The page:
A Safety Management Approach
Bob Lapidus, CSP, CSMS
My colleagues and I do 100 to 200 safety surveys annually for a variety of organizations. Currently, we are targeting those entities with an Experience Modification of 1.19 and above, and over the last five years have sustained three or more serious injuries (incurred losses of over $10,000 per injury), and a frequency of more than ten occupational injuries or illnesses during that same time period.
We are finding that these high-loss establishments either do not have an Injury & Illness Prevention Program (IIPP) or the program in place has not been fully implemented.
These high-loss organizations do not have a foundational safety program in place comprising the following functions of the required IIPP:
- Establishing responsibilities
- Including activities that provide compliance or accountability systems
- Communicating safety-related information
- Inspecting workplace facilities and operations
- Investigating accidents and injuries
- Correcting identified safety problems
- Training employees on how to do their tasks in a safe manner
- Recording all safety activities as well as occupational injuries and illnesses
Surprising, some managers in these organizations do not know what an IIPP is or from whence it came. Adopted and implemented by Cal/OSHA in 1991 (25 years ago), California was the first state to require its employers to have a foundational safety program in place. The eight functions required establish a comprehensive basic safety program. See Title 8, Section 3203 for the IIPP requirements.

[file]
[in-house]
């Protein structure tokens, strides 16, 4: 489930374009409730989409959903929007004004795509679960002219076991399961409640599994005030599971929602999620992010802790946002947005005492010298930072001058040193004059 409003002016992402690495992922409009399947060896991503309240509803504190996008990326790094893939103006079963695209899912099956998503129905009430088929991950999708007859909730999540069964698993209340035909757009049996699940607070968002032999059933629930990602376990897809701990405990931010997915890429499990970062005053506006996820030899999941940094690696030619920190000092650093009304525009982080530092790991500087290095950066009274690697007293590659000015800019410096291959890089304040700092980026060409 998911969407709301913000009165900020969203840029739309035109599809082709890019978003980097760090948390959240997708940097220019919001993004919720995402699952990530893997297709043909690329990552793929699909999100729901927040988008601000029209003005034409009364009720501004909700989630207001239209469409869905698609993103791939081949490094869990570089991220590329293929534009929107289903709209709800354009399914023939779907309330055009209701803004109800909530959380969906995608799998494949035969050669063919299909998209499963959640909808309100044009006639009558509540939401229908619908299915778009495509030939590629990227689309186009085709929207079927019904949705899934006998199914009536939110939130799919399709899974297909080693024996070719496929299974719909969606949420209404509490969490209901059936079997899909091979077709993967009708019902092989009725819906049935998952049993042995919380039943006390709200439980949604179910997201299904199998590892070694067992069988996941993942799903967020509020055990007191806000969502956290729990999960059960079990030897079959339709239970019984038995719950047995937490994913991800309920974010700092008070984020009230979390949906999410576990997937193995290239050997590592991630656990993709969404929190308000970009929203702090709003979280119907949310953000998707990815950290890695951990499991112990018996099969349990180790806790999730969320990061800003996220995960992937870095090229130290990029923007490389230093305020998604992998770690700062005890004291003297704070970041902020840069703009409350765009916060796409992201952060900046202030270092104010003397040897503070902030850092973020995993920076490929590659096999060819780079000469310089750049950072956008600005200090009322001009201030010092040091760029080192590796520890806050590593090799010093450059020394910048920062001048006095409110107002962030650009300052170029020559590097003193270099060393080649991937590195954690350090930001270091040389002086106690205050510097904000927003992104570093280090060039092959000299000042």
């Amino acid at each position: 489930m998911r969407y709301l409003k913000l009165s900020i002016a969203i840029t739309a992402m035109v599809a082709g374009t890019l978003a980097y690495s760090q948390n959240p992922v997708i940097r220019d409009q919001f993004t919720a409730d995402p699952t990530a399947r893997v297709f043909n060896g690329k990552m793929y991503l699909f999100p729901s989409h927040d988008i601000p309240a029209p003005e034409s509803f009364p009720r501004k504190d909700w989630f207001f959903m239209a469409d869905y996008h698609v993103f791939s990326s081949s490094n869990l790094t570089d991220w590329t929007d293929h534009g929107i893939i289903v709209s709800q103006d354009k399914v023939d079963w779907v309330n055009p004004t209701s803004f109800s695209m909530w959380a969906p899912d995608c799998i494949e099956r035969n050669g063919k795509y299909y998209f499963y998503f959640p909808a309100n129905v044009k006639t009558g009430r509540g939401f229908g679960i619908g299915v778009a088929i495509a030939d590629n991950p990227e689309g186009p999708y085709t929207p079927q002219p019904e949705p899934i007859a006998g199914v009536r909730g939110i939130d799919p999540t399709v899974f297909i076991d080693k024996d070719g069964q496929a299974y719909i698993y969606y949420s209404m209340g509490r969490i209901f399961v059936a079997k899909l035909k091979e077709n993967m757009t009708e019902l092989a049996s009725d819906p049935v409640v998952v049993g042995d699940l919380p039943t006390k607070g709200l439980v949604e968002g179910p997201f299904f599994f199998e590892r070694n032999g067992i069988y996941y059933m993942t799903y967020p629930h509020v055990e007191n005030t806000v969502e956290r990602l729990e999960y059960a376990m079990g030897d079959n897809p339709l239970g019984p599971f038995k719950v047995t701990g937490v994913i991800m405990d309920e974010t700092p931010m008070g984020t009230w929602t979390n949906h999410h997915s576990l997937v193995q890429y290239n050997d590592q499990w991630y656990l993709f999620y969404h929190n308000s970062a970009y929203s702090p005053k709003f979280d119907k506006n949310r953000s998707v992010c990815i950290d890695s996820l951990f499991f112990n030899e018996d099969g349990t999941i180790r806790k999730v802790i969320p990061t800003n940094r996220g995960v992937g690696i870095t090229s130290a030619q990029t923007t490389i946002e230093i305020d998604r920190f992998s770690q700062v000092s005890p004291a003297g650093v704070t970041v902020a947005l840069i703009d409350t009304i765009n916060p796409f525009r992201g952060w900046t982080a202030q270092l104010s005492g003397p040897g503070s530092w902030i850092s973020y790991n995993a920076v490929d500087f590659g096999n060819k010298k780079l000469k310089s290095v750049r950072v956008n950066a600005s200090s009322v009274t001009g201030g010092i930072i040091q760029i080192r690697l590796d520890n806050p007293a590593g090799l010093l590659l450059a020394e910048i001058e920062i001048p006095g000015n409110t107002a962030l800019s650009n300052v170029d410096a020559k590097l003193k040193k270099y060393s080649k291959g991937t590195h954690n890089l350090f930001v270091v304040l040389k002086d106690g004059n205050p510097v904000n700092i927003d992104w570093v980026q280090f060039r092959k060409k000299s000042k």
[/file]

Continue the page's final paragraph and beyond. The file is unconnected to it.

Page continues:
Of the eight required IIPP functions, the one that stands out from the rest in our safety visits is the lack of occupational injury and illness investigations. Most of these entities file the appropriate workers’ compensation forms, but beyond that, no thought goes into what caused the specific event to occur. Consequently, no action is being taken to prevent the same kind of incident to occur again. They are not learning anything from their negative events.
Interesting about the IIPP is the fact that not having one is normally considered by Cal/OSHA to be a general violation, a relatively low-cost penalty citation. On the other hand, if Cal/OSHA comes into an organization due to a severe injury or illness, and the Cal/OSHA inspector finds that the entity does not have an IIPP in place, the lack of the program can generate a serious violation, starting at about $18,000 and going up from there. Cal/OSHA considers the lack of an IIPP where a serious injury has been sustained, as a critical fault on the part of the employer.
For More Information
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